When in wooded areas, wear long-sleeved clothing and pants with full leg length.Tuck pants into boots or socks and tuck shirts into pants to help keep any ticks away from the skin. Light-colored clothing makes spotting ticks easier, and taping borders where pants are tucked into socks or shirts are tucked into pants may further reduce the risk of tick bite.

When returning to the indoors, check clothing, skin, scalp, and hair for any ticks, and if a tick is found on clothing, remove the tick. A tick found with its' head imbedded into skin should be removed with tweezers and should NOT be squeezed with fingers, according to CDC information.

Lyme Disease is most often treated with a series of antibiotics. Symptoms include a circular "bull's eye" rash that appears on 70 to 80 percent of those infected with the disease. It may appear between 3 -30 days after a tick bite, according to CDC information. The rash most often expands gradually after it appears and may feel warm but not painful. Symptoms also include feeling chills, experiencing fever, joint pain, muscle aches,headaches, and swollen lymph nodes. Left untreated, the disease may cause heart palpitations and dizziness, severe headaches and neck stiffness.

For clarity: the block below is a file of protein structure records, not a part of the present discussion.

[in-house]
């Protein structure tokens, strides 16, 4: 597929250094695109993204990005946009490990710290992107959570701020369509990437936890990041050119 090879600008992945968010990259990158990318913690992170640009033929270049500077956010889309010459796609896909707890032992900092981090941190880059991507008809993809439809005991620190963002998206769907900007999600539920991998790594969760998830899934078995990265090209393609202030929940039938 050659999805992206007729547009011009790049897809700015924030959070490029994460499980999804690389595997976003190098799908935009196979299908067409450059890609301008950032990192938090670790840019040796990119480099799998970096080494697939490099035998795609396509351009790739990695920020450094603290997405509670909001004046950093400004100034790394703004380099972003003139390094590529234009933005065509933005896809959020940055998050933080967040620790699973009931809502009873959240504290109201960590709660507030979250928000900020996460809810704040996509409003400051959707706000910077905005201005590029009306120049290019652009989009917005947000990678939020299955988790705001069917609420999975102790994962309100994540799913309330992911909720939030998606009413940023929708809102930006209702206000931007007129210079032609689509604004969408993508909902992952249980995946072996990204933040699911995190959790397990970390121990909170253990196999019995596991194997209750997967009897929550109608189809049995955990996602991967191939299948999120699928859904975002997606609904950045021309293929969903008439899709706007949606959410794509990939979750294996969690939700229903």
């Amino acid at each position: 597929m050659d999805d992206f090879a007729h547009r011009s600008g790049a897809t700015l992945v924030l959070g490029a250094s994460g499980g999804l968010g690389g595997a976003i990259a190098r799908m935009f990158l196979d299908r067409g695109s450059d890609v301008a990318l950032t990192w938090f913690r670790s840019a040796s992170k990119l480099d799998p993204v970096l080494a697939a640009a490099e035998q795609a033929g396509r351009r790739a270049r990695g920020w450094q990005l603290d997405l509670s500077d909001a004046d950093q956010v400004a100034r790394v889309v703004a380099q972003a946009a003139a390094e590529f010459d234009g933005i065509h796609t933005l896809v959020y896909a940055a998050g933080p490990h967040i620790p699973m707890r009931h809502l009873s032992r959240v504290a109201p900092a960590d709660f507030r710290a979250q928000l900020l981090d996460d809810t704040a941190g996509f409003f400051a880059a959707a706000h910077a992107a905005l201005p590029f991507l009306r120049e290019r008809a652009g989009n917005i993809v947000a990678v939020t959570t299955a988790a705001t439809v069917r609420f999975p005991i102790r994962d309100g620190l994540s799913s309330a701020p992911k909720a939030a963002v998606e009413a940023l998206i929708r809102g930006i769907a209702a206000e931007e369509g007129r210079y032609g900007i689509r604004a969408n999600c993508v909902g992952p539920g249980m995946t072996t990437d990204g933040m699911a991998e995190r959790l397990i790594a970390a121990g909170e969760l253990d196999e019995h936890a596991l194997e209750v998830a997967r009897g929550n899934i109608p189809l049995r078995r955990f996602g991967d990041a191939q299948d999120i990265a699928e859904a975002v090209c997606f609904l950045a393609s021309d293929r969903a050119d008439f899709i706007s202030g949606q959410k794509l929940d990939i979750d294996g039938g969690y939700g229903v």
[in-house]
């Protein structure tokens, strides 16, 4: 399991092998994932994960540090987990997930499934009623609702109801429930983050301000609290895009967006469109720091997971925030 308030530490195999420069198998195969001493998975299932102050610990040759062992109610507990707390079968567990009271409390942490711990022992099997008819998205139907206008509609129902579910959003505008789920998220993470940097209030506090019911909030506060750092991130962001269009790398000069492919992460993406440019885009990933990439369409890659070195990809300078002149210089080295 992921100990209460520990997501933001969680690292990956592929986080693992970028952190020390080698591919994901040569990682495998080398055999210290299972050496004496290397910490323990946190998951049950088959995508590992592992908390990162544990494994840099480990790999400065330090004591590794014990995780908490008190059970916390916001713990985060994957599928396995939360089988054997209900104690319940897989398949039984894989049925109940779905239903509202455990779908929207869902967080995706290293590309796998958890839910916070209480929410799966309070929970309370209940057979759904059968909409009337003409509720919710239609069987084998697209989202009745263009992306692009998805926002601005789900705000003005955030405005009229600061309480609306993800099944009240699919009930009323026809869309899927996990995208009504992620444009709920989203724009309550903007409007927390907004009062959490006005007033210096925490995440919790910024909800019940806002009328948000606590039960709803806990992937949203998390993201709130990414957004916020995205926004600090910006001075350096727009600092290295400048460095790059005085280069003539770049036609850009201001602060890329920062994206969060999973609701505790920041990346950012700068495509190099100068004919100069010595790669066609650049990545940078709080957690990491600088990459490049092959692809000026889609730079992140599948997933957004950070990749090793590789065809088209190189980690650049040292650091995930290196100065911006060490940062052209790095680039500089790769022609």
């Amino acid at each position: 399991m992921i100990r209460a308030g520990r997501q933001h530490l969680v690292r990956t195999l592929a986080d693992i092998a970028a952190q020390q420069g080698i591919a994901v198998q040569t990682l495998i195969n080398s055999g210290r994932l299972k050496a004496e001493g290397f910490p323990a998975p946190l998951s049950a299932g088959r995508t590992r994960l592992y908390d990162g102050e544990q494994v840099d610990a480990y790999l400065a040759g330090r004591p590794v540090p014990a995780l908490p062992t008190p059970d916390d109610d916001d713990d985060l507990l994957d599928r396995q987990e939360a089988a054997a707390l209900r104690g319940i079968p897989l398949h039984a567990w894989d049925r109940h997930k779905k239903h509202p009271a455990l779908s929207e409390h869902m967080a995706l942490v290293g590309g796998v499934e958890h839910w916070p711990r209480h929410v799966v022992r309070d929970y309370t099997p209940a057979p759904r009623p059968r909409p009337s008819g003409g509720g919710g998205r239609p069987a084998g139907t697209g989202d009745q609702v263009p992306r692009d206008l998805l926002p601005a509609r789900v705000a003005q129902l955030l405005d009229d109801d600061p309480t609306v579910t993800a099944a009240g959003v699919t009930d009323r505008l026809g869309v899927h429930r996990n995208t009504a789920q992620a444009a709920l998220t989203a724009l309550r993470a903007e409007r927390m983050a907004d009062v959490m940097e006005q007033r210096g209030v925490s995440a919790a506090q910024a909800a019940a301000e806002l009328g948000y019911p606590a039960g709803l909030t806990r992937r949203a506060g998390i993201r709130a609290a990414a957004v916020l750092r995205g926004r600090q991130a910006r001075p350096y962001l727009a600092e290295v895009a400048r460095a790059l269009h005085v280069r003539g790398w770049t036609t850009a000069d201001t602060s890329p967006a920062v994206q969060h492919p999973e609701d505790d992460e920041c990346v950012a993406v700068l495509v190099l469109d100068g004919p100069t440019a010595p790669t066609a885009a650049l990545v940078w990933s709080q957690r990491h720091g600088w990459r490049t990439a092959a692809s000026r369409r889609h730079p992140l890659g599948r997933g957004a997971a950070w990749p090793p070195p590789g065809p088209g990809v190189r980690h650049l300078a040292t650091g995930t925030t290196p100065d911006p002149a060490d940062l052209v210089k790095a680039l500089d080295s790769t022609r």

Anyone who believes that they may have been bitten by a tick or shows signs of Lyme Disease should contact a physician immediately. There are medical tests that may confirm the disease and lead to treatment.

Poison Plants

Poison ivy, poison oak, and poison sumac plants and vines can cause an unpleasant, itchy rash. The greenery trio grow almost everywhere in the United States [notable exceptions, according to the American Academy of Dermatology, are Hawaii and Alaska], and over 10 million Americans develop an allergic reaction rash after exposure to the plants every year.

Poison ivy shows up as a vine throughout the East, the Midwest, and the South, while in the Northeast, the West, and around the Great Lakes region, the plant may grow as a shrub.

Whether shrub or vine, the plant hosts a three-leaflet leaf that generated a generations-old warning "leaves of three, let it be."

Poison sumac grows along bogs, swamps, and areas of standing water, while poison oak usually appears as a shrub in the Eastern United States.